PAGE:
Was the Etrog Jewish? Science, Trade & Religion in the 19th CenturyThomson 317 on the UW Campus 2023 Skagit Lane, Seattle, WA
Constanze Kolbe shows what the etrog fruit's shifting roles in the 19th century - as a fruit, a commodity, and a sacred object used for the Jewish holiday of Sukkot - reveal about the intersections of economics, religion and science.
Grad Fellows: Sephardic Culture: Music, Language & Literature from Spain to SeattleHUB 145, UW Campus 4001 E Stevens Way NE, Seattle, WA
Graduate Fellows Molly FitzMorris, Vivian Mills and Sarah Riskind share their research on the topics of Ladino language, Sephardic music, and the early-modern literature of Spain.
Grad Fellows: Israeli Diplomacy, Jewish Refugees and Sephardic Soldiers in the 20th & 21st CenturiesHUB 145, UW Campus 4001 E Stevens Way NE, Seattle, WA
Graduate Fellows Samuel Gordon, Pablo Jairo Tutillo Maldonado, and Ozgur Ozkan share their research on migration, the Israeli state, and military participation in this academic panel.
Grad Fellows: Reviving Languages & Teaching the Middle EastHUB 145, UW Campus 4001 E Stevens Way NE, Seattle, WA
Graduate Fellows Rob Keener and Sara Molaie share their research on human rights issues and diplomacy in Israel and other countries in the Middle east.
4/17 COLLOQUIUM | International Politics, History, and JewsHUB 145, UW Campus 4001 E Stevens Way NE, Seattle, WA
Graduate fellows Berkay Gülen and Kerice Doten-Snitker share their research on Israeli foreign policy and anti-Semitism in medieval Europe.
5/21 COLLOQUIUM | Jewish Memory, History & ThoughtHUB 145, UW Campus 4001 E Stevens Way NE, Seattle, WA
Join 2018-2019 Stroum Center Graduate Fellows Vincent Calvetti-Wolf, Pablo Jairo Tutillo and Hayim Katsman as they share their research.
6/1 COLLOQUIUM | Regional and Global Dimensions to Israeli Foreign Policy: Shifting Relationships with the Palestinian Territories, Ghana, and TaiwanZoom 0
Grad fellows Bret Windhauser, Francis Abugbilla and Eryk Waligora offer perspectives on Israeli foreign policy.
6/3 COLLOQUIUM | Violence, Victimhood & the “Natural Order” in the Armenian Genocide & HolocaustZoom 0
Graduate fellows Oya Rose Aktas and Derek Wiebke discuss victim / perpetrator relationships in history and literature.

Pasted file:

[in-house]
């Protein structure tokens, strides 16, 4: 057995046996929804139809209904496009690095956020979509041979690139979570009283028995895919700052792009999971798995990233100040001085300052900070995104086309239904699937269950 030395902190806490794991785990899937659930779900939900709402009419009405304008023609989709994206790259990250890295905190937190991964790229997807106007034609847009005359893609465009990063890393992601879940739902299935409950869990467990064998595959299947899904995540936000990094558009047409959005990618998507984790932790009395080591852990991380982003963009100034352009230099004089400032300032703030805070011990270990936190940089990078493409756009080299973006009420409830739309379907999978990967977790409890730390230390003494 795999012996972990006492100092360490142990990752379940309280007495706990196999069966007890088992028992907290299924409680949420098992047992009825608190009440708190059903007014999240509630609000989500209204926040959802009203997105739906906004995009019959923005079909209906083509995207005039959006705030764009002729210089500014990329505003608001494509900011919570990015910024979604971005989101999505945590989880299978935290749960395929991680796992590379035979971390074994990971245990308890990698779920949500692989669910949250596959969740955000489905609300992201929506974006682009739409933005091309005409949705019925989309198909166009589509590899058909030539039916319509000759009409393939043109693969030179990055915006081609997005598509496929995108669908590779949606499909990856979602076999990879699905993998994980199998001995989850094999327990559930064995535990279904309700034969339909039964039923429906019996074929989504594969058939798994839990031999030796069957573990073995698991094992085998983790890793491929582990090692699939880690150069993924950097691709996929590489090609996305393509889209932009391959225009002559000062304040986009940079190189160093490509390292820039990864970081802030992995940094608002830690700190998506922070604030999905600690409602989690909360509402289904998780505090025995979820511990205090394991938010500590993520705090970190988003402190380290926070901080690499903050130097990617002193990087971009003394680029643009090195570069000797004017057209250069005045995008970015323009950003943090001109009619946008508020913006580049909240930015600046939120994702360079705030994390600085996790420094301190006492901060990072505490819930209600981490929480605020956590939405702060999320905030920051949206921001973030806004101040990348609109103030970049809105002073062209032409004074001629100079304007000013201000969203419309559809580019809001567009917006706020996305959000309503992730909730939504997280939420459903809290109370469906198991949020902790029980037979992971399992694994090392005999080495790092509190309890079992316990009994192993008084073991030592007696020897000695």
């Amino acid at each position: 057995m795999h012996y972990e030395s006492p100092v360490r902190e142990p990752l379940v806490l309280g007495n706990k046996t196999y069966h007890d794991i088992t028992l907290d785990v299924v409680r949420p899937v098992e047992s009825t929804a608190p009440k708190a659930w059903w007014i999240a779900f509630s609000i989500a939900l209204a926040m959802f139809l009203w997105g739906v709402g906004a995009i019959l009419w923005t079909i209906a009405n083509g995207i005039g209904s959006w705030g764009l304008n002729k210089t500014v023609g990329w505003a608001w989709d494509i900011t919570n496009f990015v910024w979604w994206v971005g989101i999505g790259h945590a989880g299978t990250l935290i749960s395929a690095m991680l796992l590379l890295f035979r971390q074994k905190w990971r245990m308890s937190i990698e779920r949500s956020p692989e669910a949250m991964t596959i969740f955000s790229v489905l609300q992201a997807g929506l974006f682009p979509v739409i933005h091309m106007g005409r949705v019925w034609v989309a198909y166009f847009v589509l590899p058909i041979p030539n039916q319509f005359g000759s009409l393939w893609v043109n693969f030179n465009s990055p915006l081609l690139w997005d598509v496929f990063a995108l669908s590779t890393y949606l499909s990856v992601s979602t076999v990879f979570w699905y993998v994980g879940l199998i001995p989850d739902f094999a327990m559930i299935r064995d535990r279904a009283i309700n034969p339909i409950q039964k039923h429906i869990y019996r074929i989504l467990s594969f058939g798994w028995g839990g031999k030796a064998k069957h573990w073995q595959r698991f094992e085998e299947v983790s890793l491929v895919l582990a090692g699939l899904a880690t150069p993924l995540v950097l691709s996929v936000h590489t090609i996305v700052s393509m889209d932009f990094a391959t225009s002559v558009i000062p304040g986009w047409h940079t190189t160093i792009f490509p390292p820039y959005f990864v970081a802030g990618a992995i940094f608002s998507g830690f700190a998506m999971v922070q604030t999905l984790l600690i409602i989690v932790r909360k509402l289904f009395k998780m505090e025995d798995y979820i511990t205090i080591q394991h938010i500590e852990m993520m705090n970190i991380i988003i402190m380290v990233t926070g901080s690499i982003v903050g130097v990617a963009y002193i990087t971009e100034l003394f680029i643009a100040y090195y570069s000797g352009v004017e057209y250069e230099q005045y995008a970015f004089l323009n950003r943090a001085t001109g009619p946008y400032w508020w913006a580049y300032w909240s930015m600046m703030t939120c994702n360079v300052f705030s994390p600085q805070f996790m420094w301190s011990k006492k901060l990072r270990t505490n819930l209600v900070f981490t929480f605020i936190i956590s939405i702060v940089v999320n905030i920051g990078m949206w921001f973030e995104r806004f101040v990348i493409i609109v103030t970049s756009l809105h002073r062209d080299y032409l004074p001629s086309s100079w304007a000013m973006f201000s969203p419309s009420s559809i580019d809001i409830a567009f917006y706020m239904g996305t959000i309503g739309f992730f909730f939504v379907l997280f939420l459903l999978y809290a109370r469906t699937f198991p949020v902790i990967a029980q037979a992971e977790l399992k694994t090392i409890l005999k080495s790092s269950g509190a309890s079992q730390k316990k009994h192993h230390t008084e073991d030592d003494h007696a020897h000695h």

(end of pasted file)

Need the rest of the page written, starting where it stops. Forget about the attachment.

6/5 COLLOQUIUM | Tracing Unruly Edges: Jewish Embodiment from Babylonia to the MediterraneanZoom 0
Graduate fellows Canan Bolel, Jennifer Hunter and Erin Gilbert talk about bodily integrity and displacement in the ancient world and the 19th century.
STUDENT EVENT | Teaching computers to read Ladino, a heritage language of Sephardic JewsRSVP for Zoom link
How do you teach a computer to read an endangered language -- and a language that many people don't even know exists? While machine learning technology has enabled us to read and research texts online in many languages, there's one language that our computers and smartphones have yet to learn: Ladino, a heritage language of Sephardic Jews.
GRAD COLLOQUIUM | Sephardic Experiences of Modernity: Newspapers, Migrants and MidwivesZoom 0
2020-2021 graduate fellows discuss Ladino newspapers, Ottoman Jews in Seattle, and Jewish midwives at the turn of the 20th century.
GRAD COLLOQUIUM | Tradition and Continuity: Jewish Cultural History Through Art, Music and Travelogue
Graduate fellows Ke Guo, Abby Massrano and Jeffrey Haines present on modern Sephardic music, ancient art, and medieval writing.
GRADUATE COLLOQUIUM | Political and Archival Policies: International and Local PerspectivesZoom 0
Graduate fellows Francis Abugbilla and Lili Brown present about Israeli foreign policy in Africa and archiving local Sephardic history.
GRADUATE COLLOQUIUM | Reimagining Jewish Narratives in New Contexts: From Antiquity to the PresentZoom 0
Graduate fellows Aaron Carpenter, Shelby Handler, and Forrest Martin present their research in 20-minute presentations.
5/25 WORKSHOP | ‘Anglo-Saxons of the East’: Armenian Self-Definition… with Ara DaglianThomson 317 on the UW Campus 2023 Skagit Lane, Seattle, WA
Ara Daglian examines a work of early twentieth century Armenian-American identity using analytical lenses developed in Jewish Studies to understand how American Jews grappled with redefining themselves.